It's always the smell that exposes homes where there are too many cats

Pretty well every time that a person is exposed for having too many cats it is because a foul odour emanates from their home and a neighbour picks it up and complains to the authorities. It's about the person who owns a lot of cats being unable to manage. And the smell is of urine and perhaps faeces. It is an ammonia smell (urine). Which means that some of the cats are urinating inappropriately and perhaps defecating inappropriately as well. Or, it means that the person in charge is not cleaning out the litter trays properly. Both of these things are happening simultaneously. For the cats they are urinating appropriately by the way. Let's get that straight.

What it looks like in a home with too many cats. Chaos and massive smells.
What it looks like in a home with too many cats. Chaos and massive smells. Singapore cat hoarder seeks help. Photo: Instagram page of the rescue who is helping her: Cats of Anchor Vale.

It is likely to be the former because if you have 20 cats in a home there are going to be stresses between the cats leading to inappropriate elimination. It will also potentially lead to spraying to mark territory which still happens even when cats are sterilised. When cats are boxed together like this in a very small space, they cannot enjoy the normal amount of space that domestic cats require which in my estimation is going to be a number of acres. 

Of course, domestic cats are adaptable and they can get used to living with much smaller territories (home ranges as they are called) but instinctively, given the freedom to enjoy a natural home range it would be much larger than can be provided inside a home with many other cats. This results in stresses among some cats.

The foul smell that emanates from these homes which is picked up by neighbours is waste product produced by the cats lying around the home which the person is unable to cope with. It is a carelessness in adopting too many cats combined with that same carelessness in being unable to manage the cats to the point where there is no smell in the home. Can you imagine that? I home in which there are 15 cats, let's say, and no smell. Is it possible to achieve that? It is and it has been achieved.

On December 23, 2019 I wrote about a man who has 15 cats and 22 litter boxes. His home smells perfectly! His name is Peter Cohen and he lives in a beautiful Californian home.

If you read the article, the first point that you will notice right away is that he has 22 litter boxes and 15 cats. This is in line with Jackson Galaxy's advice that there should be more litter boxes than cats. And Cohen puts litter boxes in closets i.e. an enclosed space and critically, because he is a builder and knows how to do this, he creates a negative air pressure inside the litter box closets by running a ventilation fan around the clock which sucks the air from the spaces to the exterior.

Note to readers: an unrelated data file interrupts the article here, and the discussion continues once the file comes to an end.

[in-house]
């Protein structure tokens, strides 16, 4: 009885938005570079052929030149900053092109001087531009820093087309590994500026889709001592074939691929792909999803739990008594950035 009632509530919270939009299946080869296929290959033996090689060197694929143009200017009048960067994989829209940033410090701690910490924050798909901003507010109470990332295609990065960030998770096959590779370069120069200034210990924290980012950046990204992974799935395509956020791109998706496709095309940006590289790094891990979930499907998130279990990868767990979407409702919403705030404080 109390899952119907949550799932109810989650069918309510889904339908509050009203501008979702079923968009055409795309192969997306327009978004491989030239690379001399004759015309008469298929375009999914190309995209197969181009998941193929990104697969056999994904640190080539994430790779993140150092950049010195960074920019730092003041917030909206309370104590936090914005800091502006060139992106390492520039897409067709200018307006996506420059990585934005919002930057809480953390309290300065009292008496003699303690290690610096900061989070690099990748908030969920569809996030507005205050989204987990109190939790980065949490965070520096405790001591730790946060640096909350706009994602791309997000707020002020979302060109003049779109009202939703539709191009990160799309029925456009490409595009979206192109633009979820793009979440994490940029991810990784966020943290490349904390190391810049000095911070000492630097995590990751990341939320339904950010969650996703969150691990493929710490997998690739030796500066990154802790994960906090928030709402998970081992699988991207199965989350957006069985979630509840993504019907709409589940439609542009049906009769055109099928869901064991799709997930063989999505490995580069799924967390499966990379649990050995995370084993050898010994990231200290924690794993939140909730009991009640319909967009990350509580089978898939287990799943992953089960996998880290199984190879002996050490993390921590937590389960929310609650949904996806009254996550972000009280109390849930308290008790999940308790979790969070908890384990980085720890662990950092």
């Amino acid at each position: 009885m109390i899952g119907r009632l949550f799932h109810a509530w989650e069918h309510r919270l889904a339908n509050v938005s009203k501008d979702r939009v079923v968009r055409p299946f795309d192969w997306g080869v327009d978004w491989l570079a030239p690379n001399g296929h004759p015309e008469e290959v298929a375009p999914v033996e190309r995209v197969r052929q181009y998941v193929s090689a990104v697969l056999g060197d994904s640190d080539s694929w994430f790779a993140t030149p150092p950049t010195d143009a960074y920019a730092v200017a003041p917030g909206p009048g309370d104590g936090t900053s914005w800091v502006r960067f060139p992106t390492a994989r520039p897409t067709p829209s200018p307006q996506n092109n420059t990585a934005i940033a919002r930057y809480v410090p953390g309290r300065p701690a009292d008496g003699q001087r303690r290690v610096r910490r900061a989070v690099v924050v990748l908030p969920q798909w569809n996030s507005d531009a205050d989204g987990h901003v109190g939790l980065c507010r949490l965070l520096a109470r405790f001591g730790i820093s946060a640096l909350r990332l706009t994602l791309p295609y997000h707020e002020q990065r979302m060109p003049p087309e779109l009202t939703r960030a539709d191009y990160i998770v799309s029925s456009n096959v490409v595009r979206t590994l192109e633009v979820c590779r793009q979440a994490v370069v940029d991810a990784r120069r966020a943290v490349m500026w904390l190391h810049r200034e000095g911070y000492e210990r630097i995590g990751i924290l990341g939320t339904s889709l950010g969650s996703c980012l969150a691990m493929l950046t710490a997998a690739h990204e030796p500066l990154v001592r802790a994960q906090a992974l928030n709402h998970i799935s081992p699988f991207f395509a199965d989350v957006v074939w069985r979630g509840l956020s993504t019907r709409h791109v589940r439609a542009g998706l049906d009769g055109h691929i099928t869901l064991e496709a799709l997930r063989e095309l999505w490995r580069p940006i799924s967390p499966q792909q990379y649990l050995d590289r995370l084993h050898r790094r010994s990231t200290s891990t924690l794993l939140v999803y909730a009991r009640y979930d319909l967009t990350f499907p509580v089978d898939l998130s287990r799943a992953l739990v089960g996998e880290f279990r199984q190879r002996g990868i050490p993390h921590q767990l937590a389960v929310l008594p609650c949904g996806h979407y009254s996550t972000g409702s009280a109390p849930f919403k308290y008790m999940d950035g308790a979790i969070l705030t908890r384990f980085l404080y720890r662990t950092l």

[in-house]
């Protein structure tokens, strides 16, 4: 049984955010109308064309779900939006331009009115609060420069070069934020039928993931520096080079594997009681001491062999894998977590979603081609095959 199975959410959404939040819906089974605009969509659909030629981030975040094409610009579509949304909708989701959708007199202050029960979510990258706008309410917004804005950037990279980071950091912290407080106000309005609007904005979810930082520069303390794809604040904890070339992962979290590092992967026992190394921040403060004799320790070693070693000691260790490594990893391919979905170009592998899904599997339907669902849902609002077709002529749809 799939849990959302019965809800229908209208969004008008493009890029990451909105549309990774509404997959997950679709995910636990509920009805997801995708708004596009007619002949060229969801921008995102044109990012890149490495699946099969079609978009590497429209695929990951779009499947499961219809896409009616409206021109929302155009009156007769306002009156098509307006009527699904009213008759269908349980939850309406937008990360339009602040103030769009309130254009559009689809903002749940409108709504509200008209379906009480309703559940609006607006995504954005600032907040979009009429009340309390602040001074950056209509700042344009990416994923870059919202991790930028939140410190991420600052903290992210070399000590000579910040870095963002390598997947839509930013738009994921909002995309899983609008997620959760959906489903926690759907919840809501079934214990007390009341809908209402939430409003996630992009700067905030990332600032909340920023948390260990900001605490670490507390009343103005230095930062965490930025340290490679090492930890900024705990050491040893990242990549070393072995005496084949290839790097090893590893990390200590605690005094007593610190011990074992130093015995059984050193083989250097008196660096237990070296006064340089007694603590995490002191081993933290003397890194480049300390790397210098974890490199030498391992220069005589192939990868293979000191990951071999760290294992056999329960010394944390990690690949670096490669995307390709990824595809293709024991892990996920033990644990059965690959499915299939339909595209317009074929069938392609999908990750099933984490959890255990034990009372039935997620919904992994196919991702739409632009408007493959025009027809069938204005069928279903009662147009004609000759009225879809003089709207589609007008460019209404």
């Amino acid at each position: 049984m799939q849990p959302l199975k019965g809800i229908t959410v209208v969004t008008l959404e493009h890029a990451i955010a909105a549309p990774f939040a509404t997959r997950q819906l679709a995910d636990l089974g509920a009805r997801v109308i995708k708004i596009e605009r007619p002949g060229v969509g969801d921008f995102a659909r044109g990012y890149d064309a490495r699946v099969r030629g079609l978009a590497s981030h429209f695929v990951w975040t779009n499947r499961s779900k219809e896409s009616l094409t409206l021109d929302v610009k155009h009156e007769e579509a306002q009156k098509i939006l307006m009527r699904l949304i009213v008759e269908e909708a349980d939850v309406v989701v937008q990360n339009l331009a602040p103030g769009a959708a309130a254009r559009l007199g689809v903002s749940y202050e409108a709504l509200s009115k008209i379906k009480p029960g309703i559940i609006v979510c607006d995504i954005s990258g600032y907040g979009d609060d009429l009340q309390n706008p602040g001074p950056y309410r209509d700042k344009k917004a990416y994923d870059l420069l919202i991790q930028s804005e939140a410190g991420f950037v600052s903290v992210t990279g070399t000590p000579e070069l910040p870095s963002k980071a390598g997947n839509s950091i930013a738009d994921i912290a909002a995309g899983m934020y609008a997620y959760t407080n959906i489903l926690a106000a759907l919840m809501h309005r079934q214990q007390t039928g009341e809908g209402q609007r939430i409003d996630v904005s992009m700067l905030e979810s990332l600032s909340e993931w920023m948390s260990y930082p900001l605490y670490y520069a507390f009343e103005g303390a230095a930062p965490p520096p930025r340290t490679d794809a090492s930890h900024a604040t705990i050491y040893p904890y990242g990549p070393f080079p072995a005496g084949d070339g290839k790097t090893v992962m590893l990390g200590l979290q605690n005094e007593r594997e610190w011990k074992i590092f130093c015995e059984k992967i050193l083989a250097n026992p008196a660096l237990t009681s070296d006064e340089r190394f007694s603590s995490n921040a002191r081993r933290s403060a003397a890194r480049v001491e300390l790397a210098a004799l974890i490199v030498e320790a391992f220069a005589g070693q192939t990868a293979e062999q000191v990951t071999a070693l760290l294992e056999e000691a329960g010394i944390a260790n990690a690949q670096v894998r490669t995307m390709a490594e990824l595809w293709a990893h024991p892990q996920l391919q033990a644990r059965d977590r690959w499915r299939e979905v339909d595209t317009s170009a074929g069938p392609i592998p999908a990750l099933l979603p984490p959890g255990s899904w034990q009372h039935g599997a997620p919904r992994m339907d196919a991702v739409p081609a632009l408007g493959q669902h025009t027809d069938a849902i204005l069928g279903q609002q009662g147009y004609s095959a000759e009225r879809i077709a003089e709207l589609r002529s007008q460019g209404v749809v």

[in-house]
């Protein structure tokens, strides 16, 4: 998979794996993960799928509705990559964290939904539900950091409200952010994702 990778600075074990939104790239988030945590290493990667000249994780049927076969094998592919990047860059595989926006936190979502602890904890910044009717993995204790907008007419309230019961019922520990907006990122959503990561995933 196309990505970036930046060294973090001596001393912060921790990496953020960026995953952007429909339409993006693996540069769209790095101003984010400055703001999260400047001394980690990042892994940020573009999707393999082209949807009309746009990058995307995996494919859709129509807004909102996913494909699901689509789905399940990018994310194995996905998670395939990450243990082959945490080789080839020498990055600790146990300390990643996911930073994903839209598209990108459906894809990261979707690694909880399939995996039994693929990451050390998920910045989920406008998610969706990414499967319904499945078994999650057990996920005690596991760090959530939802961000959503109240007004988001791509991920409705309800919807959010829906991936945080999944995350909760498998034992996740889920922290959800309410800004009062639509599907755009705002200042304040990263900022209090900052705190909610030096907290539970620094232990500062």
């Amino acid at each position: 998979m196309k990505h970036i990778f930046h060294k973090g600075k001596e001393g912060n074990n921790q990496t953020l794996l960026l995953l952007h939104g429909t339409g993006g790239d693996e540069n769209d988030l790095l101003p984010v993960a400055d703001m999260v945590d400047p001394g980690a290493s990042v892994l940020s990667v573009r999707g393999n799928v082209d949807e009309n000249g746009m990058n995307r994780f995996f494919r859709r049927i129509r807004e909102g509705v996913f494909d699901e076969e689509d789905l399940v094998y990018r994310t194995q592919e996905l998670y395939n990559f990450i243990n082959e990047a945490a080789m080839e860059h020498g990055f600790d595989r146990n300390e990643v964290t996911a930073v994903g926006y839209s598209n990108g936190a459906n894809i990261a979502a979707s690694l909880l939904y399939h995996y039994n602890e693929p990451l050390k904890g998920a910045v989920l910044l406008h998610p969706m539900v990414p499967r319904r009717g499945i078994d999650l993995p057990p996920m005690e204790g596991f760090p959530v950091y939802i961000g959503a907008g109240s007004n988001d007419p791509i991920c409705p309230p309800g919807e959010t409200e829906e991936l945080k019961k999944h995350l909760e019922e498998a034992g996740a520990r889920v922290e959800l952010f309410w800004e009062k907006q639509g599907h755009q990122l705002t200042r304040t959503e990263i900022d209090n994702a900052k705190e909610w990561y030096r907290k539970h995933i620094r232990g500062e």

Finally, I presume that the air sucked out is pushed up through the roof because there'd be no point in pushing smelly air left and right of the house into neighbour's properties.

So, that's how you do it. And, you know what, the sort of systems that Mr Cohen has set up are going to prove impossible for the typical owner of many cats. Therefore, I have to conclude that if you have 15 or 20 cats living full-time inside a typical home it's going to be impossible to keep the smell down unless you have a huge amount of energy, time, commitment, and intelligence and building skills. If I'm correct in that assessment, it tells us that there must be an upper limit in the number of cats that a person can reasonably manage when they are confined to the home.

And here is the clincher: they have to be confined to the home. If they are allowed to wander around outside of the home the neighbours will complain anyway. Cat hoarders always confine their cats to the home. And they don't bother to build an enclosure in the garden because I guess that would also expose their activities to neighbours. They try and keep things secret, away from the prying eyes of neighbours. This of course exacerbates the problem making it impossible to stop massive odours building up.

And they have to open the window sometimes and in doing this the odour escapes. Because the odour is so pungent even small amounts of this air gets into neighbours' properties. It just depends how tolerant the neighbours are as to whether they complain or accept it.

I am therefore drawn to the only sensible conclusion which is that local authorities must have bylaws restricting the number of cats that a person can own to around five. This, I think, is a reasonable number which is manageable. And this rule will apply to any country anywhere. Although most of the news about cat hoarding comes from America it does not mean that cat orders only live in America, it happens anywhere. It's just that most cat news comes from America because they love their cats which, by the way, makes it very strange that they declaw them, an act which is totally against love between species.


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